By Ryan Velez
The rise of e-commerce as a sales platform has meant a greater chance for entrepreneurs who may not be able to take part in the physical market to be able to make a profit off their goods and services. One example is Etsy, which has blown up into huge market for handmade and vintage goods.
Another benefit of platforms like Etsy is for underrepresented groups to have another avenue into the marketplace, like African-Americans. Small Business Trends has profiled 15 successful African-American entrepreneurs on Etsy to see their stories, products, and some of their advice for others looking to make money off of their work via Etsy. Here are a few of the highlights.
Dana Osborne-Briggs is the founder of Urban Heirlooms, a shop that offers artisan leather bags and other accessories. Thinking from an artistic perspective, she says that Etsy was a “utopia” where one-on-one relationships were not only possible but encouraged and honored. At the same time, she said there were several practical reasons for choosing Etsy.
“Low overhead and the ease of starting were the biggest attractions. All I needed was a decent camera, a handmade product, and a little bit of enthusiasm and I could open up shop. At the time it was truly a niche marketplace with a community that was eager to help a newbie,” she explains.
MiMi Dabo, who founded Boutique Mix in 2008, says that resources and reach are what drew her to Etsy. She describes it as a global platform, where “it provides a small business like mine access to consumers all over the world with just one click. It also has excellent resources for learning how to run a business, and tools for growth.” Boutique Mix sells African clothing, jewelry and other fashion accessories.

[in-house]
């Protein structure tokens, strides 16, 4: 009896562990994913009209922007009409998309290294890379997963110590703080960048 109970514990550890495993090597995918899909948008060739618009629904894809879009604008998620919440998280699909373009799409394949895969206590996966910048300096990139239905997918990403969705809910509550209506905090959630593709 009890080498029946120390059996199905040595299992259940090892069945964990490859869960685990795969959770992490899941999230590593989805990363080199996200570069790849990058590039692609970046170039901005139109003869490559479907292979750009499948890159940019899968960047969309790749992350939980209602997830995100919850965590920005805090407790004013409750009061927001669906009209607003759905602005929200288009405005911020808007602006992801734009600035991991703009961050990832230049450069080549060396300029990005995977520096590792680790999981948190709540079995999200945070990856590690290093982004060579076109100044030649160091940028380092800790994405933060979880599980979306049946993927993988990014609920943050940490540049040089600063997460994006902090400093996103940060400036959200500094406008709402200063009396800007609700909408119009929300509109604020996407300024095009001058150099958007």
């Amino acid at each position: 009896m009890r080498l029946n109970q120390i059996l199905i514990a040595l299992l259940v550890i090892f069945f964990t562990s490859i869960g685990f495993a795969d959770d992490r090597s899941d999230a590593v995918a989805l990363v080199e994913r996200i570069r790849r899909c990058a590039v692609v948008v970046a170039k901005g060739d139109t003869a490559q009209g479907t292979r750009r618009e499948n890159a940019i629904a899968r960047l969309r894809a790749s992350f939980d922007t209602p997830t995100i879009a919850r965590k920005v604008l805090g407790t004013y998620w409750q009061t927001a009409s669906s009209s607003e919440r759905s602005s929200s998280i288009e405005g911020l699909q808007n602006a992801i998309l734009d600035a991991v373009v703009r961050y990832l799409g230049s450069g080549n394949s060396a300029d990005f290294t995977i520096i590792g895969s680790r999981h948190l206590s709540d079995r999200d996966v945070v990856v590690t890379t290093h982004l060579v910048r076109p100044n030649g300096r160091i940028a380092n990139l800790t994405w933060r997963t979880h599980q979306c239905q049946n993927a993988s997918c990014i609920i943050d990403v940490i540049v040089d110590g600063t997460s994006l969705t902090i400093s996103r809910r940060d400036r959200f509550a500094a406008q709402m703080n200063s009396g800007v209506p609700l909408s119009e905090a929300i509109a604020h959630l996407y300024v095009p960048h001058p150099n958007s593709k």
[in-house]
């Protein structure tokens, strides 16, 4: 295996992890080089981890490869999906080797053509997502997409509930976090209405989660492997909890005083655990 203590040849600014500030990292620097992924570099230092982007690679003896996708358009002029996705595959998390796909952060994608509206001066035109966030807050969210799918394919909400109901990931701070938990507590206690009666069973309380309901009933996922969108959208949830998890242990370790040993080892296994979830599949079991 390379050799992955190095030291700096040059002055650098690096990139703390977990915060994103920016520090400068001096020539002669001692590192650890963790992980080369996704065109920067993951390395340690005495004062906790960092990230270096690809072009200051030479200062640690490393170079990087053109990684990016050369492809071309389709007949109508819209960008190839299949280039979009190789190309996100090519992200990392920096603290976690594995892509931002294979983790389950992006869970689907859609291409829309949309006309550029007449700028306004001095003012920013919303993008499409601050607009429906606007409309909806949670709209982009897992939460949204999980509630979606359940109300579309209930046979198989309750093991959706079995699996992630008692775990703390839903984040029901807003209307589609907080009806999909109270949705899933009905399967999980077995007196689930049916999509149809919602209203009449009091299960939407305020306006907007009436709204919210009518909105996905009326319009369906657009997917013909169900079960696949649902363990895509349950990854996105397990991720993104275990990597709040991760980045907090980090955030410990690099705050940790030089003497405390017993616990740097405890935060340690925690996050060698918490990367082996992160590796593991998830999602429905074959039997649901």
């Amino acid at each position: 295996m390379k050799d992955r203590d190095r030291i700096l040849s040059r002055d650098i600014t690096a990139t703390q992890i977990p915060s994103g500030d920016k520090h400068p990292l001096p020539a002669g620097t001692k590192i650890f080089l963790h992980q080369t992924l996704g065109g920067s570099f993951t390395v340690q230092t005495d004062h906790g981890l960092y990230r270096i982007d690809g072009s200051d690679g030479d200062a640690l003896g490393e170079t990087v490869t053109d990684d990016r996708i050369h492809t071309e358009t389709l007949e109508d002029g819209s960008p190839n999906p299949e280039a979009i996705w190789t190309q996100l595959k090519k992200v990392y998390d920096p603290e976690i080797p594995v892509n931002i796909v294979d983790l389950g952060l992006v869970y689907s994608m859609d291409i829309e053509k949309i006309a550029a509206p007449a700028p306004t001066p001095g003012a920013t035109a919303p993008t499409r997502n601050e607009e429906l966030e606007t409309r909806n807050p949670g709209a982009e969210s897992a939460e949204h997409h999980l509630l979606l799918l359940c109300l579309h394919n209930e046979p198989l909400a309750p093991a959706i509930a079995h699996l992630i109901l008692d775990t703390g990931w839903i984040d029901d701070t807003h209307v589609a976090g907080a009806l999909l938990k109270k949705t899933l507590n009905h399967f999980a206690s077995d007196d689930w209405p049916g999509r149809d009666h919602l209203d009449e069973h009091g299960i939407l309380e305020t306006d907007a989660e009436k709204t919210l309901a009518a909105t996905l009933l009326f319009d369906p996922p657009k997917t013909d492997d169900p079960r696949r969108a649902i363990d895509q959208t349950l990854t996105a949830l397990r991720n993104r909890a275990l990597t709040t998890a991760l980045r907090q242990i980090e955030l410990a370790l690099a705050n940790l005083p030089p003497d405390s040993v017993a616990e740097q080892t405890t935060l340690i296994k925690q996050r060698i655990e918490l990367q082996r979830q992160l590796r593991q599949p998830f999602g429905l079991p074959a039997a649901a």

Etsy may also be a valuable resource for those who are going through an evolution in their businesses or careers. Tisha Howell of skincare and beauty products maker Skinfolk made the move to Etsy after her job was downsized in the 2008 recession. She described the Etsy community as a “warm welcome to independent selling” after leaving corporate America. Likewise, Nandi Tahir from Three Little Birds Tees owned a brick-and-mortar store in Philadelphia for 20 years, but closed up shop in 2012 after her husband passed away. Still wanting to keep the entrepreneurial spirit, she used Etsy to sell her t-shirts and get her home-based business off the ground.
African-Americans may find Etsy a valuable resource in particular, according to Chantel Weaver. Her shop, PaintingsThatPop, includes a variety of different products featuring her artwork, from coasters to jewelry to coloring books. She recommends that black entrepreneurs need to “remember your community. This is a time more than ever where we need to be uplifting each other breaking free from the stereotypes, and creating positive representations.” She also says that success from hard work may not be apparent right away, but that entrepreneurs need to stick to your goals, even if people try to sway them.